the body (Silva and Larsen 1985). Another important and well-documented endocrine factor released by BAT is the fibroblast growth factor 21 (FGF21) (Hondares, Iglesias et al. 2011). FGF21 increases glucose oxidation in several tissues and has shown to be protective against obesity and type 2 diabetes (Sarruf, Thaler et al. 2010). Normally, liver is the prime source of FGF21 but upon thermogenic activation BAT contributes to circulating FGF21 levels (Hondares, Iglesias et al. 2011). Studies using BAT transplantation have also shown that FGF21 levels are increased after transplantation and FGF21 could be a major factor in the metabolic improvement seen in transplant-recipient mice (Stanford, Middelbeek et al.
batokines can act on the central nervous system. Lastly, FGF21 has also been shown to be expressed in brite/beige adipocytes, both in mice and humans (Wu, Bostrom et al. 2012, Lee, Werner et al. 2014). The most recent endocrine factor found to be enriched in BAT is neuregulin4 (Nrg4). The expression of Nrg4 was found to increase with brown adipocyte differentiation, adrenergic stimuli and acute cold exposure. Using binding assays on frozen tissue sections, Nrg4 was found to bind to liver most likely through direct binding of its ErbB receptors and reduce de novo lipogenesis (Wang, Zhao et al. 2014).
Figure 4: Adipokines released from BAT. Apart from its role in non-shivering thermogenesis, BAT is also known to release its own set of adipokines. Albeit not as extensive as its white counterpart, these adipokines have various different target organs like liver, nervous system, WAT, endothelial cells and immune cells. They also exhibit a wide spectrum of functions like affecting hepatic metabolism, browning of WAT, angiogenesis, sensitization to sympathetic stimuli etc. Abbreviations: BAT, brown adipose tissue; BMP: bone morphogenetic protein, EGF, epidermal growth factor; ErbB, epidermal growth factor receptor; FFA, free fatty acid; FGF, fibroblast growth factor; IL, interleukin; NGF, nerve growth factor; Nrg, neuregulin; RA, retinoic acid; Rald, retinaldehyde; VEGF, vascular endothelial growth factor. Adapted from Wang, Zhao et al. (2015).
Thus, it can be appreciated that BAT possesses an endocrine role in regulating whole-body metabolism (Figure 4). However, further work is needed to uncover the different players in BAT endocrine function. In this direction, a high-throughput screening approach could be vital in identifying several novel batokines.
Aim of the study
The overall aim of this doctoral project was to investigate the secretome of primary brown adipocytes using a high-throughput screening approach involving mass spectroscopy and define the impact of individual mediators on BAT function.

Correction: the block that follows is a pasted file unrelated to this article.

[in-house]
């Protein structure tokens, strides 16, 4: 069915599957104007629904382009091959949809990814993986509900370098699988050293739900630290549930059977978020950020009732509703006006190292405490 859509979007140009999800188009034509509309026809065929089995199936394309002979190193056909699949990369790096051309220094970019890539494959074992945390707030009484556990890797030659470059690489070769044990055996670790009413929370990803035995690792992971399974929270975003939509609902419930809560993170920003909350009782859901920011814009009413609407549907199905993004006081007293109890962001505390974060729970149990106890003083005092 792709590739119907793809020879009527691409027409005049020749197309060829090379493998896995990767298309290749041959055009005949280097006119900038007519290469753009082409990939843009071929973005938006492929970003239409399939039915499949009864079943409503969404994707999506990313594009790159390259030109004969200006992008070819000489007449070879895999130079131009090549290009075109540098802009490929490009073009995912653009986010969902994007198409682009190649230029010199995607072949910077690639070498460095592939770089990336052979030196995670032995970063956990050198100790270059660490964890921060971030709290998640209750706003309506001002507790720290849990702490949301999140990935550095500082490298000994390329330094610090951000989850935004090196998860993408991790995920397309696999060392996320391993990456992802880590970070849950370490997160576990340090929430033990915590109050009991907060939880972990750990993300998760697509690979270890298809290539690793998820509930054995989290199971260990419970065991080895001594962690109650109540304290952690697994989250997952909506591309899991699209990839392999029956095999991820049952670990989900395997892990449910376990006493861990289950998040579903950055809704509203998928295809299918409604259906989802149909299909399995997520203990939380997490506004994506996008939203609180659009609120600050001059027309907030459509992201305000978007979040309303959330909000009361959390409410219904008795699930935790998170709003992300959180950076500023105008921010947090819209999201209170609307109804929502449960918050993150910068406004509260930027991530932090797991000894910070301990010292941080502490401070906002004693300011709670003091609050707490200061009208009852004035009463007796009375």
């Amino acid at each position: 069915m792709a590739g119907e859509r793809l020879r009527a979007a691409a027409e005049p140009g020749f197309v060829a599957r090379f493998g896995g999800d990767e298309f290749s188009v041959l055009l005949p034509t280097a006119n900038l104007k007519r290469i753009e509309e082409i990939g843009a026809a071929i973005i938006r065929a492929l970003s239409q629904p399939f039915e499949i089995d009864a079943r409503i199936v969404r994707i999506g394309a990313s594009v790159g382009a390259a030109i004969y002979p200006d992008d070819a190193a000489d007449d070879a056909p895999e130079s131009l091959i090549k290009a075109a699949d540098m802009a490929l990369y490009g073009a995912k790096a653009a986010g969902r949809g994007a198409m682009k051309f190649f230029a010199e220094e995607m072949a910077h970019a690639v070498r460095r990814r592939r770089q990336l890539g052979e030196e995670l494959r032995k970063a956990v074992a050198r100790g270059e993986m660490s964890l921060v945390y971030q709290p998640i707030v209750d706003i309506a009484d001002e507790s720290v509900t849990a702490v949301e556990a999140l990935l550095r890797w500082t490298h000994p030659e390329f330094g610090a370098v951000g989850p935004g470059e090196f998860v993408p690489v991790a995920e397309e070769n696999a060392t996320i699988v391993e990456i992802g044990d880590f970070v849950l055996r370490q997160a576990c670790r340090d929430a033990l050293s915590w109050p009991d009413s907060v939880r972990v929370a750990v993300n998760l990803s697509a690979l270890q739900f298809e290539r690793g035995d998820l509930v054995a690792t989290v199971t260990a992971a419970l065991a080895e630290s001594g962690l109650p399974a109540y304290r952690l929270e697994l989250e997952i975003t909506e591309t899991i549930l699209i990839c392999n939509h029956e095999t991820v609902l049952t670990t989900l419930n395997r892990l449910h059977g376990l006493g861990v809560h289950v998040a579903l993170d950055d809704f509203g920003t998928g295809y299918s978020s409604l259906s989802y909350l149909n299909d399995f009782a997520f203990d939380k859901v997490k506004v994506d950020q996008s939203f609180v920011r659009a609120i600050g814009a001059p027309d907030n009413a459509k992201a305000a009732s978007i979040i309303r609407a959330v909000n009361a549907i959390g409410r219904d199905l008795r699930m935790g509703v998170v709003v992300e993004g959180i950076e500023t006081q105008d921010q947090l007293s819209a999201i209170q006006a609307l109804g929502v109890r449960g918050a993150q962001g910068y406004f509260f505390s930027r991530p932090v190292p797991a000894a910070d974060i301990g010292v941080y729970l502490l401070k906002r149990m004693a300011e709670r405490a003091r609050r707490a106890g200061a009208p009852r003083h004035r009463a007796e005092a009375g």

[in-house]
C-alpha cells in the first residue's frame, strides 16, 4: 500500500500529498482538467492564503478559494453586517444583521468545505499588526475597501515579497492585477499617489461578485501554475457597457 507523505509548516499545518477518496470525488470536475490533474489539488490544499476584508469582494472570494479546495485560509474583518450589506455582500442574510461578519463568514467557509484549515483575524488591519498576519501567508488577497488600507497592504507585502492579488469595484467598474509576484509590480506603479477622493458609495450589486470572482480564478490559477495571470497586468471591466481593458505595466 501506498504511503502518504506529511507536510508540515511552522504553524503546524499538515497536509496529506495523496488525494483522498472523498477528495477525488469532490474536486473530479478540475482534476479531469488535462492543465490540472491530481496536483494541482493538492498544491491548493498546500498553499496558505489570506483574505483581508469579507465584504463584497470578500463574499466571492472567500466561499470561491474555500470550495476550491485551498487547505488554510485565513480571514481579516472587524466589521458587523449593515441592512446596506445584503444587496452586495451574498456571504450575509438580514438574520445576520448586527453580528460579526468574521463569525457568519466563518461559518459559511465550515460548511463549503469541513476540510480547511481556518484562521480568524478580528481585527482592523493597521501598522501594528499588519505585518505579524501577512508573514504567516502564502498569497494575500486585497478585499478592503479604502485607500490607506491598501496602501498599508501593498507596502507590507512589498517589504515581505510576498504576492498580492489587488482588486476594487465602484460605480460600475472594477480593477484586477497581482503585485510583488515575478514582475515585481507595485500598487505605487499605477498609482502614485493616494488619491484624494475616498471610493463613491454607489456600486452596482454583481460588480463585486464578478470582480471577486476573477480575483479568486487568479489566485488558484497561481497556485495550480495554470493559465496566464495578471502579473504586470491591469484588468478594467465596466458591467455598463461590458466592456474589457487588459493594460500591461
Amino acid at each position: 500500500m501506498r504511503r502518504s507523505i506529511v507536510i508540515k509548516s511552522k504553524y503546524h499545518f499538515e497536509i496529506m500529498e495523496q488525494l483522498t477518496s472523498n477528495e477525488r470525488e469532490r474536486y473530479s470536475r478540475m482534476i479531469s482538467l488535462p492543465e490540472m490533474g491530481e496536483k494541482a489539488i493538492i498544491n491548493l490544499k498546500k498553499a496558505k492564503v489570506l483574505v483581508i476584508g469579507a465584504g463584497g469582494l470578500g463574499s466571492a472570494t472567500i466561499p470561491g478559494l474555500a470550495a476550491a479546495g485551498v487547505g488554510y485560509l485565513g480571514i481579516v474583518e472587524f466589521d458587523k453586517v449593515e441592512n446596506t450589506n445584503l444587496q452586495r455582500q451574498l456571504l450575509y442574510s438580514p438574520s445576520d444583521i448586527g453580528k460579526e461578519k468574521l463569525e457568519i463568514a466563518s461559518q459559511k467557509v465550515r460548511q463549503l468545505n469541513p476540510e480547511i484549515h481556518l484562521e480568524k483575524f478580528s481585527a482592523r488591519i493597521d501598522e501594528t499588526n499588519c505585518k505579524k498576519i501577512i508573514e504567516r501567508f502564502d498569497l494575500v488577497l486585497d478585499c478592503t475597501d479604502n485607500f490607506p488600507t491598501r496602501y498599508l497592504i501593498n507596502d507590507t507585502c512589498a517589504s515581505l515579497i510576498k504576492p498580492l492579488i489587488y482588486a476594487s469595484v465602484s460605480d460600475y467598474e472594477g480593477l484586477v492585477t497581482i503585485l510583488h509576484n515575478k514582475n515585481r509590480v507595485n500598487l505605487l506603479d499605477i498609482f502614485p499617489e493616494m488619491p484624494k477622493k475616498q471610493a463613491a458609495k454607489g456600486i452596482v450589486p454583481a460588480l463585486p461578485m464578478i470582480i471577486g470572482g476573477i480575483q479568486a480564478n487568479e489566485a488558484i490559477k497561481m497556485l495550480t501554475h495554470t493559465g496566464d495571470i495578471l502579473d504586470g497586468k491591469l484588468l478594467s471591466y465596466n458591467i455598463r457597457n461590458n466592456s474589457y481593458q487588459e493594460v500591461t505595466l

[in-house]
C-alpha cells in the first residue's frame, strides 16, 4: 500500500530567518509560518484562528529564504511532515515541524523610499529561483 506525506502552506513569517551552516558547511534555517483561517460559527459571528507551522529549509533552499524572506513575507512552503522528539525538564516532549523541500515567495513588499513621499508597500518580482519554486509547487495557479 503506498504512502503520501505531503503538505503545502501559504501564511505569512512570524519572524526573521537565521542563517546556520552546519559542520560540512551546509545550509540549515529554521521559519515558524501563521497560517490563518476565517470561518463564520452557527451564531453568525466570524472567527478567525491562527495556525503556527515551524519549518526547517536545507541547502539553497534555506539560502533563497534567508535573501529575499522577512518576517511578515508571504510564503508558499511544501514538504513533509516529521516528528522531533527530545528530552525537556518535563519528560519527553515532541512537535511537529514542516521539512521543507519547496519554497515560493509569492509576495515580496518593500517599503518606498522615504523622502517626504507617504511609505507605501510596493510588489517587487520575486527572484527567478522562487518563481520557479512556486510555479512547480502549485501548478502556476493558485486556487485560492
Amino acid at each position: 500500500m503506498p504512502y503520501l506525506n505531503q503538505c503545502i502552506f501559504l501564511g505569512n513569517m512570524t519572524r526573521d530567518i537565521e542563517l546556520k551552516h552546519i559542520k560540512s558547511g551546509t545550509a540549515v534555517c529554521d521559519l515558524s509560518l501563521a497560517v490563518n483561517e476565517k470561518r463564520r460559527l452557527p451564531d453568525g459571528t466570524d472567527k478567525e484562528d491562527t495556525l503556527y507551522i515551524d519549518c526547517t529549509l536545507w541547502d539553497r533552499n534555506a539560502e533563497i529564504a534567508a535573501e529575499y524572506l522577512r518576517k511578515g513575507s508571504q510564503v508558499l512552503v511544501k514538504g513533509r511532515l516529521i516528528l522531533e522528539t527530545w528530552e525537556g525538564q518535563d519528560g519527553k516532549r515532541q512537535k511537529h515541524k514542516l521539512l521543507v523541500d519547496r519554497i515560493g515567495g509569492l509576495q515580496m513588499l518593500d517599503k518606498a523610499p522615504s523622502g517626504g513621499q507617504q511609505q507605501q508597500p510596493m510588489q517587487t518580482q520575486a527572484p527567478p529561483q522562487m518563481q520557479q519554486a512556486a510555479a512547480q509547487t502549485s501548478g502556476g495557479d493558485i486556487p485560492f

The project is divided into two main parts. The first part comprises the comparative study of the white and brown primary adipocyte secretomes and secretomes from norepinephrine-stimulated and unstimulated primary brown adipocytes. We hypothesized that secreted candidates from the secretome screens can improve the insulin secretion from beta-cells. The optimization of a glucose-stimulated insulin secretion (GSIS) assay was carried out to test this hypothesis. The second part consists of investigating the role of inter-alpha-trypsin inhibitor heavy chain family, member 4 (ITIH4), a candidate obtained from the secretome screening, as a batokine or BAT activity marker and its role in adipocyte biology and differentiation.
Brown adipocyte secretome study
Secretome analysis of adipocytes in complete culture media
A comparative secretome study was carried out to study the secretome of primary brown adipocytes by following the technique described by Eichelbaum, Winter et al. (2012). Briefly, the study technique was a combination of two metabolic pulse labeling methods: Click-iT® AHA labeling (Figure 5A) and stable isotope labeling with amino acids in cell culture (SILAC) (Figure 5B). The Click-iT® AHA labeling involved labeling a cell population with an azide bearing analog of methionine called L-azidohomoalanine (AHA). Labeling with AHA allowed the enrichment (by selective and covalent capture) of newly synthesized AHA-containing proteins using an alkyne-activated resin via click chemistry. A pulsed SILAC on the other hand was used to compare the proteome of two different cell types labeled with either ‘intermediate’ or ‘heavy’ labeled arginine and lysine. The resultant secreted proteome obtained by the combination of these two techniques was then qualitatively analyzed using mass spectroscopy (Figure 5B).
Figure 5: Click-iT® AHA principle and secretome analysis workflow. (A) The desired monolayer culture was incubated with appropriate media (lacking methionine) supplemented with L-Azidohomoalanine (AHA). After an appropriate period of incubation, the media was collected and the newly synthesized secreted proteins were bound to an agarose resin. After washing the resin, the proteins were released from the resin by trypsin digestion. (B) The secretome analysis workflow started with a traditional SILAC setup where two cell populations were incubated with intermediate and heavy isotope labeled amino acids (lysine and arginine). In addition, the cells were incubated with AHA and NE (if stimulation was required). After incubation, the supernatants were collected and the secreted proteins were fished out and enriched using the Click-iT® AHA principle described above. Next, the secreted proteins were washed, digested fractionated and analyzed in a LC-MS/MS setup to obtain a qualitative comparison. The enrichment and LC-MS/MS were carried out in the lab of Dr. Jeroen Krijgsveld (EMBL).
Optimum incubation time with SILAC-Met media was 24
The effect of AHA on cell viability and the optimum secretion of adipokines from primary adipocytes was investigated before the secretome screening. For determining the cytotoxicity of AHA supplemented SILAC-Met media, primary inguinal white and brown preadipocytes from the SVF of C57BL/6J 8 weeks old male mice were differentiated until day